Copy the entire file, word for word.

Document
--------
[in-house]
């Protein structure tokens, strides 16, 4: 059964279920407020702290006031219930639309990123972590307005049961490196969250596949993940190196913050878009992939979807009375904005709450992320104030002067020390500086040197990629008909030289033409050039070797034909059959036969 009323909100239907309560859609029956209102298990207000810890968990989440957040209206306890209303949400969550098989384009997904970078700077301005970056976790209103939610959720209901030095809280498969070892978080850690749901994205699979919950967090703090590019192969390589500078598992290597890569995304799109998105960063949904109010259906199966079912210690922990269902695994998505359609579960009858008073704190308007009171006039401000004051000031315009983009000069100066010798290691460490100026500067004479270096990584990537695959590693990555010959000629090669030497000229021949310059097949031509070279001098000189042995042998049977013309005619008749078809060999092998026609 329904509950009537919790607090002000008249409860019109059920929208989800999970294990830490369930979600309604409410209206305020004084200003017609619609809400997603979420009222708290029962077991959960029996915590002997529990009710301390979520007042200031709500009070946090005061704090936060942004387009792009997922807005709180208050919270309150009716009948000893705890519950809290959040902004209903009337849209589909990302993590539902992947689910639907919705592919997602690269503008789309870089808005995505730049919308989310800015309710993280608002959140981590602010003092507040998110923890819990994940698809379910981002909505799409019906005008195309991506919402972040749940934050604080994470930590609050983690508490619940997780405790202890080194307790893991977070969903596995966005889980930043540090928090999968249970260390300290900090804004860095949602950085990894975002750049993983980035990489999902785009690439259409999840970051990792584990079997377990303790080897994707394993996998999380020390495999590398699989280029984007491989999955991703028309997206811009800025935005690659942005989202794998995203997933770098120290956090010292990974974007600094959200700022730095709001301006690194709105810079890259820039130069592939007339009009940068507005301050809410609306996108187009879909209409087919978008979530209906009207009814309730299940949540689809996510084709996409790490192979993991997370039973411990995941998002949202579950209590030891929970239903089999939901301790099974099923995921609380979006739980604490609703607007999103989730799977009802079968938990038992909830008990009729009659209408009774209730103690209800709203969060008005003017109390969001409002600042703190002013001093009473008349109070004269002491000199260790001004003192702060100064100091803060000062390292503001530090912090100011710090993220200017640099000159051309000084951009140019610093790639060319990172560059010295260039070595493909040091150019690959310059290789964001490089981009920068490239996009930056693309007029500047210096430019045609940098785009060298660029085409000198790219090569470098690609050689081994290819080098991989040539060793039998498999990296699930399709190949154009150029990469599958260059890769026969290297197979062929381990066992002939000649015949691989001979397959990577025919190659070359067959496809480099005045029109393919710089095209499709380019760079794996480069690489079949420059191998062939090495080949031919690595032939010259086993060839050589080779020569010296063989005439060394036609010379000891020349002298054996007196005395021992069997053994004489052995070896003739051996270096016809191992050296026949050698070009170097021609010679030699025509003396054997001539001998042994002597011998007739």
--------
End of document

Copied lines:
[in-house]
């Protein structure tokens, strides 16, 4: 059964279920407020702290006031219930639309990123972590307005049961490196969250596949993940190196913050878009992939979807009375904005709450992320104030002067020390500086040197990629008909030289033409050039070797034909059959036969 009323909100239907309560859609029956209102298990207000810890968990989440957040209206306890209303949400969550098989384009997904970078700077301005970056976790209103939610959720209901030095809280498969070892978080850690749901994205699979919950967090703090590019192969390589500078598992290597890569995304799109998105960063949904109010259906199966079912210690922990269902695994998505359609579960009858008073704190308007009171006039401000004051000031315009983009000069100066010798290691460490100026500067004479270096990584990537695959590693990555010959000629090669030497000229021949310059097949031509070279001098000189042995042998049977013309005619008749078809060999092998026609 329904509950009537919790607090002000008249409860019109059920929208989800999970294990830490369930979600309604409410209206305020004084200003017609619609809400997603979420009222708290029962077991959960029996915590002997529990009710301390979520007042200031709500009070946090005061704090936060942004387009792009997922807005709180208050919270309150009716009948000893705890519950809290959040902004209903009337849209589909990302993590539902992947689910639907919705592919997602690269503008789309870089808005995505730049919308989310800015309710993280608002959140981590602010003092507040998110923890819990994940698809379910981002909505799409019906005008195309991506919402972040749940934050604080994470930590609050983690508490619940997780405790202890080194307790893991977070969903596995966005889980930043540090928090999968249970260390300290900090804004860095949602950085990894975002750049993983980035990489999902785009690439259409999840970051990792584990079997377990303790080897994707394993996998999380020390495999590398699989280029984007491989999955991703028309997206811009800025935005690659942005989202794998995203997933770098120290956090010292990974974007600094959200700022730095709001301006690194709105810079890259820039130069592939007339009009940068507005301050809410609306996108187009879909209409087919978008979530209906009207009814309730299940949540689809996510084709996409790490192979993991997370039973411990995941998002949202579950209590030891929970239903089999939901301790099974099923995921609380979006739980604490609703607007999103989730799977009802079968938990038992909830008990009729009659209408009774209730103690209800709203969060008005003017109390969001409002600042703190002013001093009473008349109070004269002491000199260790001004003192702060100064100091803060000062390292503001530090912090100011710090993220200017640099000159051309000084951009140019610093790639060319990172560059010295260039070595493909040091150019690959310059290789964001490089981009920068490239996009930056693309007029500047210096430019045609940098785009060298660029085409000198790219090569470098690609050689081994290819080098991989040539060793039998498999990296699930399709190949154009150029990469599958260059890769026969290297197979062929381990066992002939000649015949691989001979397959990577025919190659070359067959496809480099005045029109393919710089095209499709380019760079794996480069690489079949420059191998062939090495080949031919690595032939010259086993060839050589080779020569010296063989005439060394036609010379000891020349002298054996007196005395021992069997053994004489052995070896003739051996270096016809191992050296026949050698070009170097021609010679030699025509003396054997001539001998042994002597011998007739």